Officials later became convinced that Tara had taken to easier prey and become a man-eater. A total of 24 people were killed before the tigress was shot. Singh also joined the hunt with the intent of identifying the man-eater, but firm confirmation of the identity of the tiger was never found.

The debate over the tiger's identity has continued in the years since the attacks. Singh's supporters continue to claim that the tiger was not Tara, and the conservationist has produced evidence to that effect. However, officials maintain that the tiger was definitely Tara.

Other man-eaters from Dudhwa National Park have existed, but this tiger remains the most famous man-eater of the reserve because she was potentially the first captive-bred tiger to be trained and released into the wild. This controversy cast doubt on the success of Singh's rewilding project.

Problems at Dudhwa have been minor in the past few years. Occasional tiger attacks still occur, but these are no higher than at other wildlife reserves. On average, two villagers are attacked at Ranthambhore Tiger Reserve each year. These attacks generally occur during the monsoon season when the locals enter the reserve to collect grass.

Man-eater of Changa Nala
This magnificent male tiger, known as "Big Terror", was killed in the village of Changa Nala in northern India close to the border with Nepal. The tiger had wandered over a large area of India for several years, killing at least eight and perhaps as many as a dozen people. Travelers on the road, walking or on bicycle, wood cutters and forest guards - no one was safe.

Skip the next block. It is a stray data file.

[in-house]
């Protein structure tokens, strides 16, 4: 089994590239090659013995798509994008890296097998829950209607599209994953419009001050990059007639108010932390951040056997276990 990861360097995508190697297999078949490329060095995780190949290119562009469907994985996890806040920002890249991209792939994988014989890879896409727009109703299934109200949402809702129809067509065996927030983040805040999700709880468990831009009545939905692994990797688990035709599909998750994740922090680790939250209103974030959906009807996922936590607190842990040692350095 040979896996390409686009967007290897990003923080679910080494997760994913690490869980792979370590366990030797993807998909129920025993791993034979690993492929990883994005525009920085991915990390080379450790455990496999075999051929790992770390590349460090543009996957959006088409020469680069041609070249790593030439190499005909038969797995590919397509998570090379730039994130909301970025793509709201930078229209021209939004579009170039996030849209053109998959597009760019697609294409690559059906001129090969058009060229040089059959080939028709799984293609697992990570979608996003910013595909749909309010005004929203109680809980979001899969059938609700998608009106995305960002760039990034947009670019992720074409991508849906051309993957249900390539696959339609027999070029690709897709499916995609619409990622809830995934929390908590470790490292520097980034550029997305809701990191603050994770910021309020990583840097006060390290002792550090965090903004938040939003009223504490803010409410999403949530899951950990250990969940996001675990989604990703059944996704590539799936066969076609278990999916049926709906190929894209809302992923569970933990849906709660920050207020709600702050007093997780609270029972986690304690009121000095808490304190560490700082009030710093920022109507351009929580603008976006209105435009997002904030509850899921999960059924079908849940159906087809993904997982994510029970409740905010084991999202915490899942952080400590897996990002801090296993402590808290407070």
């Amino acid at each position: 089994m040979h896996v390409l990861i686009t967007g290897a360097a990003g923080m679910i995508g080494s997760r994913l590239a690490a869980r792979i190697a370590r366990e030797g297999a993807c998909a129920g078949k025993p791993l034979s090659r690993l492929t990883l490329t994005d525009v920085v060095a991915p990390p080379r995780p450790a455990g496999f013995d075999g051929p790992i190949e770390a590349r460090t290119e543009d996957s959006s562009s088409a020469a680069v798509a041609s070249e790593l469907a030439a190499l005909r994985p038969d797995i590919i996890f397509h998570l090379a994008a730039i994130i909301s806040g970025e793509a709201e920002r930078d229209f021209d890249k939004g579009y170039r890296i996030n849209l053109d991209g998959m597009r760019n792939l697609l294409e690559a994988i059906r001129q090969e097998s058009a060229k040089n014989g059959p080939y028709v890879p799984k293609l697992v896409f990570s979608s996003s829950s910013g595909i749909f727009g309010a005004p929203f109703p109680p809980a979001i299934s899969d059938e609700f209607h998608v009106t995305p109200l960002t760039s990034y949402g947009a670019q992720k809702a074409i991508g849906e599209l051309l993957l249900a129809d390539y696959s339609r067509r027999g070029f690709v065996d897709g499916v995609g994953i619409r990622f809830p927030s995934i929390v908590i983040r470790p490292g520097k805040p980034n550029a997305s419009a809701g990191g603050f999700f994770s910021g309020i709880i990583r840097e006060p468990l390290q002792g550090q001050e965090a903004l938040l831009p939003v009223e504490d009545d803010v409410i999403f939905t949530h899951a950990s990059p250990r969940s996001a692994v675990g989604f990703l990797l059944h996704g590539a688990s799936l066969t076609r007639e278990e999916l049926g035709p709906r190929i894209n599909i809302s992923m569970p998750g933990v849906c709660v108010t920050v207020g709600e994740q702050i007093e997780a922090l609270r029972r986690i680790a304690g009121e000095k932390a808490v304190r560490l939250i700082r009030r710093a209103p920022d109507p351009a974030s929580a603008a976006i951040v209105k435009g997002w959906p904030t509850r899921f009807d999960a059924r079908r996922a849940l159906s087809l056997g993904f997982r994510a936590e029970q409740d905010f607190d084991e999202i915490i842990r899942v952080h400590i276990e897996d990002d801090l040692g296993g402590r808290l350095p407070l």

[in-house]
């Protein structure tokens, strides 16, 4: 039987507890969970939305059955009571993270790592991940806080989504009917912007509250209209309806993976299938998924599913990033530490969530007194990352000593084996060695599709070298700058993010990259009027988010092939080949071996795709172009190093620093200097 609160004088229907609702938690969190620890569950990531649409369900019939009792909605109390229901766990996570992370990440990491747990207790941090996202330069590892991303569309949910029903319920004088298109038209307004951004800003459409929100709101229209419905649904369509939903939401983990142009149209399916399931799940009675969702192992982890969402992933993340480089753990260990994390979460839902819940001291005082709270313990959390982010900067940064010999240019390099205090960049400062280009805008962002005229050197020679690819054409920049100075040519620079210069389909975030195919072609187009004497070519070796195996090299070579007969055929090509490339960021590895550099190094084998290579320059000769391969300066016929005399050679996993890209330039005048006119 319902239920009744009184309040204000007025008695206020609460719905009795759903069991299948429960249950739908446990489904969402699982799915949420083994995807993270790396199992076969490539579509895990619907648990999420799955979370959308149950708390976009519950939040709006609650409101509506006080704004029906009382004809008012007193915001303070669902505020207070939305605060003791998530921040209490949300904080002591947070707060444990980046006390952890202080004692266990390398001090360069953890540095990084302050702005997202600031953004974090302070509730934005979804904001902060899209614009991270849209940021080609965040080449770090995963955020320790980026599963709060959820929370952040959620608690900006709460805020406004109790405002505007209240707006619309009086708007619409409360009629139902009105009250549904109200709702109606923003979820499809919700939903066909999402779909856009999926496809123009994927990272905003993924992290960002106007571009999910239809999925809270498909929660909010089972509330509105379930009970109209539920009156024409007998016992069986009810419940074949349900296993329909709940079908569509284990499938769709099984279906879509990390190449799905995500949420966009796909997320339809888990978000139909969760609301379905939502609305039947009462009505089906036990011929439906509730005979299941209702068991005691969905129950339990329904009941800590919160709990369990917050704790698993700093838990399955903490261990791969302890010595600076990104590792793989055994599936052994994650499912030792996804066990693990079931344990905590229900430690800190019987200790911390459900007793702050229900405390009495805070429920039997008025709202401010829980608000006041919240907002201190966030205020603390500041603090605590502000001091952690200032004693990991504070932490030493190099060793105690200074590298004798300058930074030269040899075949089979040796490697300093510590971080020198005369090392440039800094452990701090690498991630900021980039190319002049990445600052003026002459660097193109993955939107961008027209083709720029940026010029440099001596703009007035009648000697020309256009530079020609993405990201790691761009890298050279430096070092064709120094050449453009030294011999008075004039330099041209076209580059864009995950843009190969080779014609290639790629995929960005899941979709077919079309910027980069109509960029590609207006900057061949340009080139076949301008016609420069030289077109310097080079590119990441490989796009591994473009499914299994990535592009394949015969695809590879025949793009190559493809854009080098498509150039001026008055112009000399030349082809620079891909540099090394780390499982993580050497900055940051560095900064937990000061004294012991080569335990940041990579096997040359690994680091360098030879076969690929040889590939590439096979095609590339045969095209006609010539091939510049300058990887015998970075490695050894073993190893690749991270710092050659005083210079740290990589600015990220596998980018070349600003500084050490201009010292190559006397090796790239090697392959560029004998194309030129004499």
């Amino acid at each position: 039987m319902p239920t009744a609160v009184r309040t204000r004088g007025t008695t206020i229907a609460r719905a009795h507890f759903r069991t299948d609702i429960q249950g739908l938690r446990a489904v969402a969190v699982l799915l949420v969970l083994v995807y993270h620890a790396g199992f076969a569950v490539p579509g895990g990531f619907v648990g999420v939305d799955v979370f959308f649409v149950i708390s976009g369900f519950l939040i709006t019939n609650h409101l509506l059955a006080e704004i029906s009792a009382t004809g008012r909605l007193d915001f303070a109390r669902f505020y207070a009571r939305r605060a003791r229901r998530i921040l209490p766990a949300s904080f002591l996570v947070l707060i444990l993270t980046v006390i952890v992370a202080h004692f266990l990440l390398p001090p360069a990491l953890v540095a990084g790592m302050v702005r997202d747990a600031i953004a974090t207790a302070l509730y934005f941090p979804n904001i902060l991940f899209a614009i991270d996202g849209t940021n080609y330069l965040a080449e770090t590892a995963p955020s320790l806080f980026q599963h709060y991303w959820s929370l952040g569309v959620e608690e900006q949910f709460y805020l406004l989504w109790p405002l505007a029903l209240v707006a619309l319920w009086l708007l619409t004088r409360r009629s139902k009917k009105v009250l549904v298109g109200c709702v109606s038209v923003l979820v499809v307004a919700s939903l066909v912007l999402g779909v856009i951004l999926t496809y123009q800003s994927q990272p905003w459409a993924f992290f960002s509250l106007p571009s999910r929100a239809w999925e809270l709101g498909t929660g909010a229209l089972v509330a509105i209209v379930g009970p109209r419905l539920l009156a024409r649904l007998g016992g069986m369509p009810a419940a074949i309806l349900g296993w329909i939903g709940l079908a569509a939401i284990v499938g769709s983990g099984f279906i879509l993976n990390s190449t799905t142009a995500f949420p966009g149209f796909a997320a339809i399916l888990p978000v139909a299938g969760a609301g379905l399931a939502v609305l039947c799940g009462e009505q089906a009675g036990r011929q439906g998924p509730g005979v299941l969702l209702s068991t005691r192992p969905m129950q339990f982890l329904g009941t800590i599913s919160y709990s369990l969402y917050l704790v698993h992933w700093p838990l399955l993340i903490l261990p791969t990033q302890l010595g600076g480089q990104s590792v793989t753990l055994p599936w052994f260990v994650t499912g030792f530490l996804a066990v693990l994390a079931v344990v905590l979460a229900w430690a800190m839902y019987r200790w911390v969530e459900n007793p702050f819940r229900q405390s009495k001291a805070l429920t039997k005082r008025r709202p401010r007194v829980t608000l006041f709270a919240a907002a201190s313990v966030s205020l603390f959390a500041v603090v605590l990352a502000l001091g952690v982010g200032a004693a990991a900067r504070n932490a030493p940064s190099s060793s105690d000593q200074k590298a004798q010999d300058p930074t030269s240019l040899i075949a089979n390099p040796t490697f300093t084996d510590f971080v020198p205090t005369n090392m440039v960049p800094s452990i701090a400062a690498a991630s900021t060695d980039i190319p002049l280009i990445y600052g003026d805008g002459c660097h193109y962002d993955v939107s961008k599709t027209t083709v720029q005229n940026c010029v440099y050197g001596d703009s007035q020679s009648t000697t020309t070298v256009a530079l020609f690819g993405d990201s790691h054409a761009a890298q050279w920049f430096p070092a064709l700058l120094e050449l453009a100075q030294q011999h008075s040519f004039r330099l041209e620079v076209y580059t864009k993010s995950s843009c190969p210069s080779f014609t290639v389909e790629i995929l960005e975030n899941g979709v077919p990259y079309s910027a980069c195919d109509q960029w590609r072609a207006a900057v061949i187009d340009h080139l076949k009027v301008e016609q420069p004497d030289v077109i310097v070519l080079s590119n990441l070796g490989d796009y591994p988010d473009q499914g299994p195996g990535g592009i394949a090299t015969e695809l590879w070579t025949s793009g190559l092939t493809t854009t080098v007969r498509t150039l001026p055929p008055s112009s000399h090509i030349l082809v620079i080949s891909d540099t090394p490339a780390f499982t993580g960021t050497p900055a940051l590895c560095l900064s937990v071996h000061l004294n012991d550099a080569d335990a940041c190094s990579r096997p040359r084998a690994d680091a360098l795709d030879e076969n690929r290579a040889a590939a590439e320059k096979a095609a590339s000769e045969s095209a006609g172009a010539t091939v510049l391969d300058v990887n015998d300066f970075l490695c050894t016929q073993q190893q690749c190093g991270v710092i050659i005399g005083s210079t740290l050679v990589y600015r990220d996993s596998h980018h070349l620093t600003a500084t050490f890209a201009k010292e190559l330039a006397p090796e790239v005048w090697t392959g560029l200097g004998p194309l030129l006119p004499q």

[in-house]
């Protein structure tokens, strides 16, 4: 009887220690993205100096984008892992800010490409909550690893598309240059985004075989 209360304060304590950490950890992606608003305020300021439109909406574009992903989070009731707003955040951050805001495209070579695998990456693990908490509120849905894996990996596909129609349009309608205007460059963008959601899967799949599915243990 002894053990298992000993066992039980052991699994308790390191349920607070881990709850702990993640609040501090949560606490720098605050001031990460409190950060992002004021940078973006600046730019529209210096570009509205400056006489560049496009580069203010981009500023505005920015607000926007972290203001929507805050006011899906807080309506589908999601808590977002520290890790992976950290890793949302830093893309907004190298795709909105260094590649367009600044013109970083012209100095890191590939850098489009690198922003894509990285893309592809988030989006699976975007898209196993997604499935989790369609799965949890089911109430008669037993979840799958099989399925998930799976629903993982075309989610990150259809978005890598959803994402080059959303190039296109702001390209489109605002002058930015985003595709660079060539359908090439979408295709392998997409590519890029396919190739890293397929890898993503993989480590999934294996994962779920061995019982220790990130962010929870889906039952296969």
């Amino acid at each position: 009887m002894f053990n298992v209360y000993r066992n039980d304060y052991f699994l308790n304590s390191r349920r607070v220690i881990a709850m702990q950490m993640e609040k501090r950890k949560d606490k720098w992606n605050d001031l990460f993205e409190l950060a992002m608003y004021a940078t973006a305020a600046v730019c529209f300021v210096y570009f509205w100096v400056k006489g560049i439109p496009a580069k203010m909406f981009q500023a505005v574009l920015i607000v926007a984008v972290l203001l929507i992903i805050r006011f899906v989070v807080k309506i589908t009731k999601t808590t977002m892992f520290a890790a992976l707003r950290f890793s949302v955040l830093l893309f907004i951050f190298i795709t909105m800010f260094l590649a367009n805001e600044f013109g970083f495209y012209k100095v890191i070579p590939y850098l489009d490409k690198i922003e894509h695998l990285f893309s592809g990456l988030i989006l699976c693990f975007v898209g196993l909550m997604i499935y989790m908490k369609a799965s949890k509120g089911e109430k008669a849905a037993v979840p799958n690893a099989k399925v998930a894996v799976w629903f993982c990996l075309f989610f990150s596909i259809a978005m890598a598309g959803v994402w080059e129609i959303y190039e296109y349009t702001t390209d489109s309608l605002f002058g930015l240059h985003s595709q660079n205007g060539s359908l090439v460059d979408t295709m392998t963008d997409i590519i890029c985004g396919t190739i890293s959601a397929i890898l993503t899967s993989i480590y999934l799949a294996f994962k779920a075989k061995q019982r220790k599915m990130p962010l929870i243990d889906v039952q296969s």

Dr. Denver Coleman of Pasadena, California, hunted and eventually killed this tiger in 1969.


Changa Nala Man-eater Tiger

Tigress of Jowlagiri
The Tigress of Jowlagiri was a man-eating Bengal tigress responsible for the deaths of 15 people over an area extending Jowlagiri in the extreme north, to Gundalam 30 miles to the south; and from the borders of Mysore State to the west. She was killed by Kenneth Anderson.


Kenneth Anderson with Man-eater of Jowlagiri

The Tiger of Segur
It was a young man-eating male Bengal tiger. Though originating in the District of Malabar-Wynaad below the south-western face of the Blue Mountains, the tiger would later shift its hunting grounds to Gudalur and between Segur and Anaikutty. It was killed by Kenneth Anderson, who would later note that the tiger had a disability preventing it from hunting its natural prey.

Upon examining the carcass, Anderson noted that the tiger had one eye, the other having been badly damaged by a shotgun slug.


Man-eater of Segur

These were few of the maneating tigers which had horrifying celebrity status in India.

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Tom Hawk